I’ve been doing a little reading both about and from Geoffrey Hinton, who is fairly the godfather of neural networks.
Separately, I’ve also been listening to Malcolm Gladwell’s podcast, Revisionist History.
One of Gladwell’s recent episodes focused on creativity, and the popular notion that creativity is a product of youth and genius.
It turns out that notion is true!
But it is also true that creativity can be a product of a lifetime of tinkering, or so Gladwell contends.
And that’s where I see the connection to Geoffrey Hinton.
Hinton was born in 1947, which made him 63 years-old in 2010, the year he and his graduate students developed and published AlexNet, the deep neural network that blew the machine learning field wide open.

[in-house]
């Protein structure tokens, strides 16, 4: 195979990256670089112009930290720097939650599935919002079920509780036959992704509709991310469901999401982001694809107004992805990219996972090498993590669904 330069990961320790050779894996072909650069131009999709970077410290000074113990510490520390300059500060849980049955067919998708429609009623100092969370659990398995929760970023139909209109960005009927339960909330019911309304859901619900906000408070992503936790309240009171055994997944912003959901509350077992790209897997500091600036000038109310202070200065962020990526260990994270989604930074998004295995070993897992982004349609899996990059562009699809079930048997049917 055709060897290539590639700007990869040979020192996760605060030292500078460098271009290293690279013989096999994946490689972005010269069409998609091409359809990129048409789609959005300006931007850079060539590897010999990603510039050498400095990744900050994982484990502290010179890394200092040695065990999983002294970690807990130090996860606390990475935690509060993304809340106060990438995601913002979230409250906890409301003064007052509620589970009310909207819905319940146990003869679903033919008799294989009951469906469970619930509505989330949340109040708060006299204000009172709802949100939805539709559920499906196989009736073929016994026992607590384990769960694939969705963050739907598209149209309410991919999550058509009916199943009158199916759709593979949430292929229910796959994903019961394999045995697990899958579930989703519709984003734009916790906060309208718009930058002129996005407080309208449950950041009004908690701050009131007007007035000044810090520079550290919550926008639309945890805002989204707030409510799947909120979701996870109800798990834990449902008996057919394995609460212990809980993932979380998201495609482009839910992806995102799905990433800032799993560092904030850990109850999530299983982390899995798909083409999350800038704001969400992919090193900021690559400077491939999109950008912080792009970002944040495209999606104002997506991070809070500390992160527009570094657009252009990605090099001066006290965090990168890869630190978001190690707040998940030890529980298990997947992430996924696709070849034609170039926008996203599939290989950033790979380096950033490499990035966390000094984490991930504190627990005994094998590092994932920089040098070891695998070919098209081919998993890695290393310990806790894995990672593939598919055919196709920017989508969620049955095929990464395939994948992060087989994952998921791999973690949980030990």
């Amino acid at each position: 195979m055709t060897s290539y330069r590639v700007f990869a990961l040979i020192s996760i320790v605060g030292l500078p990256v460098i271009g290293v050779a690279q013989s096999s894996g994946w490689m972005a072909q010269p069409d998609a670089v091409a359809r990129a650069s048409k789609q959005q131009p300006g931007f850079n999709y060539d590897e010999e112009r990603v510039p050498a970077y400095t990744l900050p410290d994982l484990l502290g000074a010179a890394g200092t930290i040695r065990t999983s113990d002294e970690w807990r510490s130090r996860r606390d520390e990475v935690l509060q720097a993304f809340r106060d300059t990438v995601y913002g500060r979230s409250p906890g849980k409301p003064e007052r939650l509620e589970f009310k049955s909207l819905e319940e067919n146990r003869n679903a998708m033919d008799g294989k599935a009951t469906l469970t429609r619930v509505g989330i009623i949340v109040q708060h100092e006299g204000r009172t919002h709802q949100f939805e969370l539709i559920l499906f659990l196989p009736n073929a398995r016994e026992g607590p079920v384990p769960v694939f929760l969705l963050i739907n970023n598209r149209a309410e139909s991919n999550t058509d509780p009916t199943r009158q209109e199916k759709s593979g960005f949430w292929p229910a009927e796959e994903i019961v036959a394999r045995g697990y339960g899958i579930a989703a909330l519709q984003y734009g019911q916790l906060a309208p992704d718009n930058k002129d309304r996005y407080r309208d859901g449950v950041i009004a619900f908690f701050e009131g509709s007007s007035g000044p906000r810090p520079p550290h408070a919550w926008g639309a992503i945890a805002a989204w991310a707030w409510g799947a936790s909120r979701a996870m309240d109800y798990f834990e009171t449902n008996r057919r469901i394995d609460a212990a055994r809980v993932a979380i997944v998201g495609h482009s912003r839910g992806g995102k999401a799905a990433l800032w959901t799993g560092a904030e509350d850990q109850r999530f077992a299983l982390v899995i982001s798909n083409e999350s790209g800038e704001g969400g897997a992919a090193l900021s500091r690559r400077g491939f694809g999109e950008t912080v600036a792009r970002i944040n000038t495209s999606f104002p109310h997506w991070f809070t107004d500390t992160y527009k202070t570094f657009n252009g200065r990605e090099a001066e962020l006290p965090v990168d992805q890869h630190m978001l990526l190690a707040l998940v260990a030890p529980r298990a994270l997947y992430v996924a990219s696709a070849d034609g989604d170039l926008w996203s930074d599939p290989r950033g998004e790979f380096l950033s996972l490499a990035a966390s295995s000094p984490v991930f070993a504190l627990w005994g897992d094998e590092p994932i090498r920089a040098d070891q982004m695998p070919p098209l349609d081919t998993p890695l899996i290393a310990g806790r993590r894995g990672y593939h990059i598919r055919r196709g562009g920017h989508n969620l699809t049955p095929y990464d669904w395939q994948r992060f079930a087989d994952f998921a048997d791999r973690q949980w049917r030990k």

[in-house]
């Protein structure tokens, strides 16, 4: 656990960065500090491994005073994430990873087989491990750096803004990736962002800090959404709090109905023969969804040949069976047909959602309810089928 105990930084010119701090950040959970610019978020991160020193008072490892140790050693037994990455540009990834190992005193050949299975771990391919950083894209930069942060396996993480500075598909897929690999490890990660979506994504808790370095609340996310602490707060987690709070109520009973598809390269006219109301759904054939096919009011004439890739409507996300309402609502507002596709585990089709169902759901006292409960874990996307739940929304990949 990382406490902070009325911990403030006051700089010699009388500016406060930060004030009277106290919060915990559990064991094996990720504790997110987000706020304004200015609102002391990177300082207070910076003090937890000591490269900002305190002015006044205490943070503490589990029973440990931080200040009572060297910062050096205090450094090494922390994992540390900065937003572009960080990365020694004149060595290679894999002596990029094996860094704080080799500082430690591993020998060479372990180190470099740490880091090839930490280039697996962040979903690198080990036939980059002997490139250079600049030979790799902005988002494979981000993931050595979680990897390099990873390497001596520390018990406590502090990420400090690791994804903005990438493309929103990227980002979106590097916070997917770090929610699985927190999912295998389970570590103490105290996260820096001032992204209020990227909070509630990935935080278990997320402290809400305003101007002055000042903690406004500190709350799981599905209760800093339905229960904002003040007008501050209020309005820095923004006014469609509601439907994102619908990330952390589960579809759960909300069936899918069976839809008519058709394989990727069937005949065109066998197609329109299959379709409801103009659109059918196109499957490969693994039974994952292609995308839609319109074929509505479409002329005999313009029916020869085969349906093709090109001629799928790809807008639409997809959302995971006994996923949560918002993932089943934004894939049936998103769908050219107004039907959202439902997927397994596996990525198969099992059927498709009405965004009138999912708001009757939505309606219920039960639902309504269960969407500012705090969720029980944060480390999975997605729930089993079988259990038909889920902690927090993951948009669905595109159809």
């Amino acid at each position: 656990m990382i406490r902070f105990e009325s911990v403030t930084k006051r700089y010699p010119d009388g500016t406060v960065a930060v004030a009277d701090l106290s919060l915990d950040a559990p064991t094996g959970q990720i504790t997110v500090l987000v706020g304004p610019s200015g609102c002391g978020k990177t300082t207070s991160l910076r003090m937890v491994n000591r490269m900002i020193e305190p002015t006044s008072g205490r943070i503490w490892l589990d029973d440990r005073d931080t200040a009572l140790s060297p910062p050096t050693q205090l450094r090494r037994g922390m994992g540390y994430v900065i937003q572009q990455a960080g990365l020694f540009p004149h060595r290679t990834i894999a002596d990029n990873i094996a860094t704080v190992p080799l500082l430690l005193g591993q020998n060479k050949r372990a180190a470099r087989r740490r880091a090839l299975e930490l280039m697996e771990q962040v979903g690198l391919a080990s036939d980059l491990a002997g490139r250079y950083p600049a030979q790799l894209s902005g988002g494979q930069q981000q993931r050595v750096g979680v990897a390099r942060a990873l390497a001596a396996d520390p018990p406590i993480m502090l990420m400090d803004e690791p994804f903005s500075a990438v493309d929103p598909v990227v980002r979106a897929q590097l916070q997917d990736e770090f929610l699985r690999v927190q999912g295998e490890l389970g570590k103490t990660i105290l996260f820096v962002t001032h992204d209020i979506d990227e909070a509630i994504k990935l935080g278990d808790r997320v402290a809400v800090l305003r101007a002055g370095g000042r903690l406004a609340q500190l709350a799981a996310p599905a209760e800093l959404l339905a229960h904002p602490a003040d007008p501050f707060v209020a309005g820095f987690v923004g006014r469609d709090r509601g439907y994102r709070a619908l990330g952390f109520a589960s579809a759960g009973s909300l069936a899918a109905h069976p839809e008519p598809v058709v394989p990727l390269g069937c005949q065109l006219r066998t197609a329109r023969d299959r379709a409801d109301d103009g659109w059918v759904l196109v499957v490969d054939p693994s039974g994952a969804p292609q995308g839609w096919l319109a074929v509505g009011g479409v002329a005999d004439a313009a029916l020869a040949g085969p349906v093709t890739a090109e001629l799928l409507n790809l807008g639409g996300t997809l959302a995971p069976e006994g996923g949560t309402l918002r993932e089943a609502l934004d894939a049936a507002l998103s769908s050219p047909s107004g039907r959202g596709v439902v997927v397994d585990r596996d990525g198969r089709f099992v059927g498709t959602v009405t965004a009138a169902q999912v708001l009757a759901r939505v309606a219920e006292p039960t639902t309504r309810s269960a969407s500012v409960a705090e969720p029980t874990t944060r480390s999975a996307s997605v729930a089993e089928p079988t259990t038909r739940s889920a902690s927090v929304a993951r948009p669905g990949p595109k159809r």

This was the product of a lifetime of working on neural networks. Hinton was one of the original leaders in the field in the 1980s, and developed the practice of back-propagation, which is still a critical element of deep neural networks.
But neural networks faded into relative obscurity until AlexNet revolutionized the field with a GPU implementation in 2010.
It’s nice for the rest of us to remember that our engineering life doesn’t end at 30.